Here, we’re going to talk about DSLR cameras with a separate phase-detect autofocus sensor.
The critical thing to note is that the sensor for phase-detect AF is NOT the same sensor as the one that captures the image. The cutaway image below of a Canon EOS 500D shows the image sensor and AF sensor highlighted:
Cutaway view of a DSLR
The AF processing system (which interprets the waveforms from the AF sensor and determines how to drive the focus of the lens) knows how to adjust the lens to achieve the correct focus for the picture to be sharp at the image sensor - which is where you want the image to be sharp as that’s where the final, complete image is captured.
But what if something is not quite right… maybe the AF sensor was positioned just a tiny bit incorrectly when the camera was manufactured, or the lens mount has become slightly looser over time (fractions of a millimetre difference), or you’re shooting in an environment where the temperature is very different to “normal”, or maybe a knock to the camera has moved part of the complex AF sensor assembly by a tiny amount…
The AF system cannot know about this problem, and so continues to work in the same way as before, determining focus for where the image sensor should be. The AF sensor does the job and as far as it’s concerned the image will be in focus… but the shot you take is not quite in focus where you expected.
And this is where AF microadjustment comes in.
You don’t need to physically adjust components in the camera – you just tell the camera that things are slightly different from “factory perfect” and by how much it needs to shift the AF result so the image is perfect at the image sensor.
Well, sort of. There are two problems remaining:
- AF microadjustment doesn’t fix every situation, and
- How do know what adjustment to make?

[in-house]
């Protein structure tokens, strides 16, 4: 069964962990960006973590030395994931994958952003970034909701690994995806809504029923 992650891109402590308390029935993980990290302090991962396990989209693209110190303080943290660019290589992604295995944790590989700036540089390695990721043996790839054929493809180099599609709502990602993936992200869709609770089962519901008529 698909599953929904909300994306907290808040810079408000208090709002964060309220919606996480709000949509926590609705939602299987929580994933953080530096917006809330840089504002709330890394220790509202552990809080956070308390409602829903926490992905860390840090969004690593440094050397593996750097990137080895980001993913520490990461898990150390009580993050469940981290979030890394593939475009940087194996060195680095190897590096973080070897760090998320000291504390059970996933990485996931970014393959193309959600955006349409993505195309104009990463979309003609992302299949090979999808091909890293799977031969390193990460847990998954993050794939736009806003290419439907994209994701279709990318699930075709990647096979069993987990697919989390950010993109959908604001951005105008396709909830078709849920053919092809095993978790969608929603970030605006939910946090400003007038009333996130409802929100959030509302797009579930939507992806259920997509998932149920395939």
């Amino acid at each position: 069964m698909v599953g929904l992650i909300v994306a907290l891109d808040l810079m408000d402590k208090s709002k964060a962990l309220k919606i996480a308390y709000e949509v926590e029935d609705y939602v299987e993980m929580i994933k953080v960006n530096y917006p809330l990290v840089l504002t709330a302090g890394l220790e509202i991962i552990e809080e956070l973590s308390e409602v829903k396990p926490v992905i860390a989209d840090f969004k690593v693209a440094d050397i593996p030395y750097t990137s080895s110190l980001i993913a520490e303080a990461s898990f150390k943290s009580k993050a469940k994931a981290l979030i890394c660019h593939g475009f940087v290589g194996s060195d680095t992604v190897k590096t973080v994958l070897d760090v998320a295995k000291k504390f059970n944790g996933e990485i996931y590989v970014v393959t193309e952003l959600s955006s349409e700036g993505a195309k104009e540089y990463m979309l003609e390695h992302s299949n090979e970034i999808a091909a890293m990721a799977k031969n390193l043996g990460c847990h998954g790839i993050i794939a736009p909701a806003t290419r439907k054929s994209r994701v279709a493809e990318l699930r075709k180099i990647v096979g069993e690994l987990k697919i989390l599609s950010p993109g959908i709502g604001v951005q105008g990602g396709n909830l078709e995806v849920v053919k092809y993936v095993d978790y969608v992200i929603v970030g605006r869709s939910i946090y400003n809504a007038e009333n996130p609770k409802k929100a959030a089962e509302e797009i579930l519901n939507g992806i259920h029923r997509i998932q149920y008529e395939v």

As explained above, AF microadjustment simply shifts the result of the phase-detect algorithm a bit to compensate for differences between the ideal factory setup and the current setup. So, it can fix static situations, such as:
- the camera has suffered a knock and the sensor or AF sensor has moved fractionally
- the lens mount is slightly out of alignment
- the optics in the lens are slightly misaligned
- things have moved due to temperature variations (e.g. the difference between shooting outside in Finland in winter, and in a Moroccan desert in summer)
- the secondary mirror is in a slightly different position due to mirror-cushion wear
- and other situations which create a constant difference between the AF sensor and image sensor result.
It cannot fix differences that change every time the camera is used, for example:
- an AF sensor or image sensor that can continuously move fractionally due to damage,
- or problems that cause the result to vary during normal focus operation, for example seriously misaligned lens optics.
The next step is to determine the best microadjustment value for your setup, and all of the following aspects affect the microadjustment value required:
- The camera body in use
- The lens in use
- The distance to the thing you want to focus on
- The focal length of the lens if it’s a zoom lens
- Even the colour of the lighting you’re shooting under!
In theory, to calibrate the AF microadjustment setting on a camera, you simply take some shots at various different microadjustment settings and pick the best, but as ever things are not quite that simple as you will see below.
Continue on to Autofocus behaviour